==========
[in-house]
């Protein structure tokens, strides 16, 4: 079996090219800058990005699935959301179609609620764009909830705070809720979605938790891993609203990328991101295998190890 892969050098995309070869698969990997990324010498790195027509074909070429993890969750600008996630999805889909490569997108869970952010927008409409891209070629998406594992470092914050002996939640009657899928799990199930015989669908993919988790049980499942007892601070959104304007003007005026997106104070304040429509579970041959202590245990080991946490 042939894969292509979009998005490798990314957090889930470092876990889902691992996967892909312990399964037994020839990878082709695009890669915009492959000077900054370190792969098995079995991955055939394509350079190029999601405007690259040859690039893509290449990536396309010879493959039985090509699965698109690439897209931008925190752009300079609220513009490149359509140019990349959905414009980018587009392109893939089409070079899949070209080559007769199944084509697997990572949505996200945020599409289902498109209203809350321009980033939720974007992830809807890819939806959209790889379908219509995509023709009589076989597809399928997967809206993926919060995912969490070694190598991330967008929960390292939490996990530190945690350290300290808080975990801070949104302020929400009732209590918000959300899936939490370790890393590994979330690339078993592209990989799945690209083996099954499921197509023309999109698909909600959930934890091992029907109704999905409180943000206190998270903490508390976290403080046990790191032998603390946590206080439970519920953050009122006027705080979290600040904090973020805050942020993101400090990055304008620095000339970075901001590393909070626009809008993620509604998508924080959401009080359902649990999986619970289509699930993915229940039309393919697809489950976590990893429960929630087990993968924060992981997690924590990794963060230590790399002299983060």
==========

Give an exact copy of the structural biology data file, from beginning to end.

[in-house]
């Protein structure tokens, strides 16, 4: 079996090219800058990005699935959301179609609620764009909830705070809720979605938790891993609203990328991101295998190890 892969050098995309070869698969990997990324010498790195027509074909070429993890969750600008996630999805889909490569997108869970952010927008409409891209070629998406594992470092914050002996939640009657899928799990199930015989669908993919988790049980499942007892601070959104304007003007005026997106104070304040429509579970041959202590245990080991946490 042939894969292509979009998005490798990314957090889930470092876990889902691992996967892909312990399964037994020839990878082709695009890669915009492959000077900054370190792969098995079995991955055939394509350079190029999601405007690259040859690039893509290449990536396309010879493959039985090509699965698109690439897209931008925190752009300079609220513009490149359509140019990349959905414009980018587009392109893939089409070079899949070209080559007769199944084509697997990572949505996200945020599409289902498109209203809350321009980033939720974007992830809807890819939806959209790889379908219509995509023709009589076989597809399928997967809206993926919060995912969490070694190598991330967008929960390292939490996990530190945690350290300290808080975990801070949104302020929400009732209590918000959300899936939490370790890393590994979330690339078993592209990989799945690209083996099954499921197509023309999109698909909600959930934890091992029907109704999905409180943000206190998270903490508390976290403080046990790191032998603390946590206080439970519920953050009122006027705080979290600040904090973020805050942020993101400090990055304008620095000339970075901001590393909070626009809008993620509604998508924080959401009080359902649990999986619970289509699930993915229940039309393919697809489950976590990893429960929630087990993968924060992981997690924590990794963060230590790399002299983060």